She is countering the banal, analytic tradition by engrossing philosophical thinking in what Kant considers “the first controversy in the history of philosophy” (Neiman’s words). This is the concern about appearance and reality, a problem begun with the Ancient Greeks (one need only think of Plato’s early Socratic dialogues). We are used to reading about how philosophers or thinkers attempted to reconcile their inner and outer worlds, into some sort of coherence. However, according to Neiman, this is a mistake. As she beautifully states:

“The worry that fuelled debates about the difference between appearance and reality was not the fear that the world might not turn out to be the way it seems to us – but rather the fear that it would.”

As Bertrand Russell said: “The secret of happiness is to face the fact that the world is horrible, horrible, horrible.” Neiman, rightly or wrongly, takes it as a given that the thinkers concerned have a sense that there is no ultimate, happy purpose to existence. What drives the greatest minds is their awareness that essentially it is our imposition of purpose onto a purposeless world that must either be confirmed as detrimental and true, or satisfying and false. The latter is the bedrock of religious thinking.

Essentially, we wonder about things that happen to us and their contingency: Are they part of some greater cause or merely happenstance? If the former, what cause and why is the cause seemingly bent on destroying us (the religious Problem of Evil)? If the latter, what meaning does existence have if it is meaningless? One can see how important answering the questions of contingency in human life becomes.

Whether Neiman is correct in her assessment, I do not think it lessens the engagement she musters. If readers disagree with her, they are forced to face her challenges, to render the axiomatic considerations of philosophers anew with a resolute distinction of demarcating Neiman’s challenge. If nothing else, it allows the reader to see classic works and brilliant thinkers in a new light. Being somewhat of a pessimist myself, I agree with her following sentiments:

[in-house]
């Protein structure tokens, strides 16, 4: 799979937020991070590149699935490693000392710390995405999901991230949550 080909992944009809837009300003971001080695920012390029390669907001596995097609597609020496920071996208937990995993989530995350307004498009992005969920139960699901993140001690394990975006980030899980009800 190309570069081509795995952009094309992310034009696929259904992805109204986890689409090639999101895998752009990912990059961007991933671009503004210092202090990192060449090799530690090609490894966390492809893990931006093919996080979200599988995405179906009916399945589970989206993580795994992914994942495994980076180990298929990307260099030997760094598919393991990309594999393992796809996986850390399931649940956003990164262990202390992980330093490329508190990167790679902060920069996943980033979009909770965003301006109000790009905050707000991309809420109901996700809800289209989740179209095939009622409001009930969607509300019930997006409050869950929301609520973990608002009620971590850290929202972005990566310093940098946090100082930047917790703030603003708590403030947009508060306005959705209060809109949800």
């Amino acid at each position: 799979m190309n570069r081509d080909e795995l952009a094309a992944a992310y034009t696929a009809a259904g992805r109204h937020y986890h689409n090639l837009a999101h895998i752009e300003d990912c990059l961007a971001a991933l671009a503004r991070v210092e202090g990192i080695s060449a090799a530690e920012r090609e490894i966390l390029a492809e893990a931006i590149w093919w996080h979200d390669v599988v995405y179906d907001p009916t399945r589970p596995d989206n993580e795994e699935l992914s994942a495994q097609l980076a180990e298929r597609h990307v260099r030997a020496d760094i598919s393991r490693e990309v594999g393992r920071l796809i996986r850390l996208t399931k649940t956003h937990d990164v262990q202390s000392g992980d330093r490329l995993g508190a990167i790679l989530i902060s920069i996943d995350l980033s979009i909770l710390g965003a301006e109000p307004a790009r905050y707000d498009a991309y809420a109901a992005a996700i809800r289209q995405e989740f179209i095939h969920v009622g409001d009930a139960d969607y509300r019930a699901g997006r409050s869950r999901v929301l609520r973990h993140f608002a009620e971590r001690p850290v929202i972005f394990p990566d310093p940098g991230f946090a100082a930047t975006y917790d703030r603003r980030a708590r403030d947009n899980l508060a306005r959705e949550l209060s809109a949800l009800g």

“We worry about how to maintain a commitment to fairness when the world as a whole does not. We ask about the point of making theoretical sense of the world when we cannot make sense of misery and terror. Growing up makes us think more and not less often about whether history presents anything but grounds for despair, or whether hopes for progress are based on anything but wishful thinking. We may do it with irony, with dryness or passion, but we find one way or another to engage with some piece of the problem misprized as the meaning of life.”

Meaning of life? Neiman forces us then to focus on meaning in life. It is possible to take this out of the fumbling hands of the religious and look at this problem anew. Making sense of a world filled with horror may have begun its life as a problem to reconcile an arbitrary deity, but now it is a problem that matters for all: how are we to make sense of life, of meaning, when the world itself is devoid of meaning? The history of philosophy, according to Neiman, has been the fight against wallowing into despair as awareness of the horror, in the world and of the world, grew.

Now, is the time to face up to it and might be the most important questions we ever ask ourselves.